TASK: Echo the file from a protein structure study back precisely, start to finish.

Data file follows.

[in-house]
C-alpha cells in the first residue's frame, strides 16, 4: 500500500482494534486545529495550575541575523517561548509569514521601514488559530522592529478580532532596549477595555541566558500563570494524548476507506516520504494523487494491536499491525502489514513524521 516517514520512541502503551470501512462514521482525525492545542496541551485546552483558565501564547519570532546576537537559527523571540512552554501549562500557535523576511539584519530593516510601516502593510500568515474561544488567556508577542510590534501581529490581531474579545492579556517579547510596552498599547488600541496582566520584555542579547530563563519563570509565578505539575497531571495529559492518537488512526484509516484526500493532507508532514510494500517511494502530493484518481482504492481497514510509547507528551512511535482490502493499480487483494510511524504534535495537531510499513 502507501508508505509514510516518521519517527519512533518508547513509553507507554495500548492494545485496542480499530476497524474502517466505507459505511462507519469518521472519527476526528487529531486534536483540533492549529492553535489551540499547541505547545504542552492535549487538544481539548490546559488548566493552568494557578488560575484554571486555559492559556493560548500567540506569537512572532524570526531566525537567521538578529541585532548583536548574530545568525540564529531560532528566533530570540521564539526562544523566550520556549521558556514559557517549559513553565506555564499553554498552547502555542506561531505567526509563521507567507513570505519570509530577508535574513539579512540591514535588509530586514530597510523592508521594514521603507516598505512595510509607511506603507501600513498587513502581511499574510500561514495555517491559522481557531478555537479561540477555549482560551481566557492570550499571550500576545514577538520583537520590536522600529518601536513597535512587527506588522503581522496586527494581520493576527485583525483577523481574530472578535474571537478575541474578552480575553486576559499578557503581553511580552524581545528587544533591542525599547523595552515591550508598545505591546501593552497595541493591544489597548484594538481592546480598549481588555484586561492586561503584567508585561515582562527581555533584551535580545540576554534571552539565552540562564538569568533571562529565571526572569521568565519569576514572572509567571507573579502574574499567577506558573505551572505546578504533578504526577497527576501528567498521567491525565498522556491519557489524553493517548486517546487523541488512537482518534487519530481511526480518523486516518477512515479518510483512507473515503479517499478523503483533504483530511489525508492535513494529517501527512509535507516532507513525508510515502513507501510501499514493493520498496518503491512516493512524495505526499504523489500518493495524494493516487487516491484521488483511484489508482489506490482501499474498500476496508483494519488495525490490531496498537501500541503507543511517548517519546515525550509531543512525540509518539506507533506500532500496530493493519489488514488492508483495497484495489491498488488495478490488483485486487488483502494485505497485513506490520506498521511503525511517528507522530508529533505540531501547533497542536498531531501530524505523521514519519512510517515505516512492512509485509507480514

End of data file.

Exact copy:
[in-house]
C-alpha cells in the first residue's frame, strides 16, 4: 500500500482494534486545529495550575541575523517561548509569514521601514488559530522592529478580532532596549477595555541566558500563570494524548476507506516520504494523487494491536499491525502489514513524521 516517514520512541502503551470501512462514521482525525492545542496541551485546552483558565501564547519570532546576537537559527523571540512552554501549562500557535523576511539584519530593516510601516502593510500568515474561544488567556508577542510590534501581529490581531474579545492579556517579547510596552498599547488600541496582566520584555542579547530563563519563570509565578505539575497531571495529559492518537488512526484509516484526500493532507508532514510494500517511494502530493484518481482504492481497514510509547507528551512511535482490502493499480487483494510511524504534535495537531510499513 502507501508508505509514510516518521519517527519512533518508547513509553507507554495500548492494545485496542480499530476497524474502517466505507459505511462507519469518521472519527476526528487529531486534536483540533492549529492553535489551540499547541505547545504542552492535549487538544481539548490546559488548566493552568494557578488560575484554571486555559492559556493560548500567540506569537512572532524570526531566525537567521538578529541585532548583536548574530545568525540564529531560532528566533530570540521564539526562544523566550520556549521558556514559557517549559513553565506555564499553554498552547502555542506561531505567526509563521507567507513570505519570509530577508535574513539579512540591514535588509530586514530597510523592508521594514521603507516598505512595510509607511506603507501600513498587513502581511499574510500561514495555517491559522481557531478555537479561540477555549482560551481566557492570550499571550500576545514577538520583537520590536522600529518601536513597535512587527506588522503581522496586527494581520493576527485583525483577523481574530472578535474571537478575541474578552480575553486576559499578557503581553511580552524581545528587544533591542525599547523595552515591550508598545505591546501593552497595541493591544489597548484594538481592546480598549481588555484586561492586561503584567508585561515582562527581555533584551535580545540576554534571552539565552540562564538569568533571562529565571526572569521568565519569576514572572509567571507573579502574574499567577506558573505551572505546578504533578504526577497527576501528567498521567491525565498522556491519557489524553493517548486517546487523541488512537482518534487519530481511526480518523486516518477512515479518510483512507473515503479517499478523503483533504483530511489525508492535513494529517501527512509535507516532507513525508510515502513507501510501499514493493520498496518503491512516493512524495505526499504523489500518493495524494493516487487516491484521488483511484489508482489506490482501499474498500476496508483494519488495525490490531496498537501500541503507543511517548517519546515525550509531543512525540509518539506507533506500532500496530493493519489488514488492508483495497484495489491498488488495478490488483485486487488483502494485505497485513506490520506498521511503525511517528507522530508529533505540531501547533497542536498531531501530524505523521514519519512510517515505516512492512509485509507480514